In the UK, hot and cold water is still delivered to the taps in separate pipes
I think you'll find hot and cold water is delivered in separate pipes all over the world. ;)
But I know what you meant. There's actually a very good (semi-historical) reason for that.
In most UK houses (older houses certainly, I'm not sure how it's done now) the hot water heater is fed from a cold water storage tank in the roof, which in turn is fed from the mains pipe opened and closed through a ballcock similar to the average toilet. (I.e., the surface of the water when the tank is full is below the pipe feeding it.) The tank in the roof also feeds all other cold water taps in the house except for the kitchen sink which is supplied straight from the mains (and is the only cold water tap you can safely drink from).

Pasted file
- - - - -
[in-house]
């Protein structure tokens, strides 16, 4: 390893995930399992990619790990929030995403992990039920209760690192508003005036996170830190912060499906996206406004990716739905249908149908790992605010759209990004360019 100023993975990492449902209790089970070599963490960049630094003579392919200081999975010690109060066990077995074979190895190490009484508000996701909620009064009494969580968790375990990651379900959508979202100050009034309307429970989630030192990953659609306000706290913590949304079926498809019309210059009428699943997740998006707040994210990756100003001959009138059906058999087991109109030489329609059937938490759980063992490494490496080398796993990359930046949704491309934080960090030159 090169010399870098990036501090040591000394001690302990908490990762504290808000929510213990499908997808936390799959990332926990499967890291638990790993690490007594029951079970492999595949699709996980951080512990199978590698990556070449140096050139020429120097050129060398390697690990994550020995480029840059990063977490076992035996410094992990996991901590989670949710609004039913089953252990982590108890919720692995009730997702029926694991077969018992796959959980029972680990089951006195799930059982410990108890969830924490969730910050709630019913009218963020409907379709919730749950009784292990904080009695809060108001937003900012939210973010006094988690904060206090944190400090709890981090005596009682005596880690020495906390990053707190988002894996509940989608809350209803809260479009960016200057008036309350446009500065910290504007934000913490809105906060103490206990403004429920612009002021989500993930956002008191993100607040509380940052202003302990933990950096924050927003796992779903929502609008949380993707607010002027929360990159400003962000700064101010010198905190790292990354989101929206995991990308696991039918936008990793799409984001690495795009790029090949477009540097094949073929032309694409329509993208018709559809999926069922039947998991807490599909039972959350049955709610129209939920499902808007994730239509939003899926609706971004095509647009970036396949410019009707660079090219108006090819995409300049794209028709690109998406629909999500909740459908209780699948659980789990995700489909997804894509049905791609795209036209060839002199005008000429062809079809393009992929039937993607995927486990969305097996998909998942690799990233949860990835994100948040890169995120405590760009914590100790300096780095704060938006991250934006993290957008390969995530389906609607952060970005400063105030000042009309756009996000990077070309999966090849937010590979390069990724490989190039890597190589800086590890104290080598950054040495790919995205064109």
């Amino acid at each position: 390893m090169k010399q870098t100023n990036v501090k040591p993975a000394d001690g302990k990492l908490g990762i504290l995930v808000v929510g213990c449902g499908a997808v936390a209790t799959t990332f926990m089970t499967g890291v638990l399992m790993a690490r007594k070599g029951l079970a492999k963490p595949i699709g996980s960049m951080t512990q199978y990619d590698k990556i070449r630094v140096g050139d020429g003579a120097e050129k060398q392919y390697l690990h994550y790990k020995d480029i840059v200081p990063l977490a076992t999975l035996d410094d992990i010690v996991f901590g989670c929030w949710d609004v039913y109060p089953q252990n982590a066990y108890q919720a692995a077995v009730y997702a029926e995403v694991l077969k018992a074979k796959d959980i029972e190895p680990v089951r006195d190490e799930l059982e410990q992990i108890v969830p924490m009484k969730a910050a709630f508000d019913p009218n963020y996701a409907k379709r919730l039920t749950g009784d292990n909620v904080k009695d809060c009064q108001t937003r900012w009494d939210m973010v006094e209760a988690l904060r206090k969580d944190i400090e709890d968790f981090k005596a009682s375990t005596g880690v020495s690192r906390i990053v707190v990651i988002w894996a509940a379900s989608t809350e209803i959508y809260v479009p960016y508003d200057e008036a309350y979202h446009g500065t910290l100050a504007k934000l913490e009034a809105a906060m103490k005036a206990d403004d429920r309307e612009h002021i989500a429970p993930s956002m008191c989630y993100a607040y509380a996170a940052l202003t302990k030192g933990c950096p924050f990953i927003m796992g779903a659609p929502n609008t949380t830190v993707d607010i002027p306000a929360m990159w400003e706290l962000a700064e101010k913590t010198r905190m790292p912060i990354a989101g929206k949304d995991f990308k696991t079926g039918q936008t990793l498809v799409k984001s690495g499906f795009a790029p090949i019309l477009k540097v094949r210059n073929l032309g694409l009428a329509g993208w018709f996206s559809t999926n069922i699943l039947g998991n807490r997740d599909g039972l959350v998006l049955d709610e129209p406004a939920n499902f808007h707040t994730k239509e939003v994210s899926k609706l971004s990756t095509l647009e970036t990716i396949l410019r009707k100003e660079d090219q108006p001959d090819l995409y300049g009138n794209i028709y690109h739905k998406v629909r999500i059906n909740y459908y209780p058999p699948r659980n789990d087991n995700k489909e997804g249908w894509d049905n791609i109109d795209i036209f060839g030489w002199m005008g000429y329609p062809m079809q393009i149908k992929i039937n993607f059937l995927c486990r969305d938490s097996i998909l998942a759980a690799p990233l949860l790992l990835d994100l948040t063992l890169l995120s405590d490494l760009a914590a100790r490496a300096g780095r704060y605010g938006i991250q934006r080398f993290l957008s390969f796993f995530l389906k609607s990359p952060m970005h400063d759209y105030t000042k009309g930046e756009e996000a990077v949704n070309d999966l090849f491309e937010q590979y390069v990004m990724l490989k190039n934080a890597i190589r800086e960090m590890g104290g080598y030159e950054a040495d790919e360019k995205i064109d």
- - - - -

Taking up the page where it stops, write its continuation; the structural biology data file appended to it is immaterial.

This arrangement means that the water pressure, at least in the kitchen, is usually different between hot and cold taps, so installing a mixer tap could potentially allow cold water to push back into the water heater if the mains pressure was sufficiently high, ultimately flooding the house from the roof down - although that's probably quite rare given that the tank in the roof will have an overflow pipe leading outside the house. It's usually safe to installer mixers in all other rooms - unless they too are fed directly from the mains.
Setting up the pipes like this ensures every household has a small, clean supply of both hot and cold water in case of a burst water main, and also that if the mains pressure does drop opening a tap doesn't allow contaminated water (from whatever source of contamination) to feed back into the mains (thus spreading the contamination further).